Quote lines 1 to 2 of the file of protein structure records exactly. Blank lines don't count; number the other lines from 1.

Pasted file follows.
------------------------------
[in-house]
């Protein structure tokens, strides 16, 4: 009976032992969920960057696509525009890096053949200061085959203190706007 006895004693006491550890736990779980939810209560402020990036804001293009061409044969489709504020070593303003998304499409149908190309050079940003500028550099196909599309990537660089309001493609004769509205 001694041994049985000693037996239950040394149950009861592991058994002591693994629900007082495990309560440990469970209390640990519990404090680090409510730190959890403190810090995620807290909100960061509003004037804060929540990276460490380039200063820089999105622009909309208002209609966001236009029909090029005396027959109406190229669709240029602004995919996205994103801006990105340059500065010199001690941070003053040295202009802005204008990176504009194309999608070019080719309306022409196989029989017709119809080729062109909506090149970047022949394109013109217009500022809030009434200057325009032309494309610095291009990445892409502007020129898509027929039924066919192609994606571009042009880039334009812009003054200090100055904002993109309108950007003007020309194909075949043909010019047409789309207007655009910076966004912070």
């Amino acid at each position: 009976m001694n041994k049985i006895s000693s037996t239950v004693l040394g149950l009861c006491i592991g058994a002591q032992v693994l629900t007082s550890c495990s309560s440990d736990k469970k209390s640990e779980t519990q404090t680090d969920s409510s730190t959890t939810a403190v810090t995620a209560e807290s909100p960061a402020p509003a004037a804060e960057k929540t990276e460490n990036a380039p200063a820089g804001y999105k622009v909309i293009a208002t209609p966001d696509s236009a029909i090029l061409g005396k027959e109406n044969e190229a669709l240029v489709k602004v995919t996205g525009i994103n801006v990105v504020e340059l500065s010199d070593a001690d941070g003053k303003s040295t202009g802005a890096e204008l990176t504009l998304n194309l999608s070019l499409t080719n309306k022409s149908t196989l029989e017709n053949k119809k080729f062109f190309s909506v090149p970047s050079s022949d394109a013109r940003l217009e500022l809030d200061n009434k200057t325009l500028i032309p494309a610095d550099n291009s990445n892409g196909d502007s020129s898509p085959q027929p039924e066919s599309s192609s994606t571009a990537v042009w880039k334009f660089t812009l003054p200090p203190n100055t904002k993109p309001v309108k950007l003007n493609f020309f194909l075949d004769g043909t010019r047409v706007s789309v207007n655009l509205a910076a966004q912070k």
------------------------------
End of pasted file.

[in-house]
């Protein structure tokens, strides 16, 4: 009976032992969920960057696509525009890096053949200061085959203190706007 006895004693006491550890736990779980939810209560402020990036804001293009061409044969489709504020070593303003998304499409149908190309050079940003500028550099196909599309990537660089309001493609004769509205 001694041994049985000693037996239950040394149950009861592991058994002591693994629900007082495990309560440990469970209390640990519990404090680090409510730190959890403190810090995620807290909100960061509003004037804060929540990276460490380039200063820089999105622009909309208002209609966001236009029909090029005396027959109406190229669709240029602004995919996205994103801006990105340059500065010199001690941070003053040295202009802005204008990176504009194309999608070019080719309306022409196989029989017709119809080729062109909506090149970047022949394109013109217009500022809030009434200057325009032309494309610095291009990445892409502007020129898509027929039924066919192609994606571009042009880039334009812009003054200090100055904002993109309108950007003007020309194909075949043909010019047409789309207007655009910076966004912070």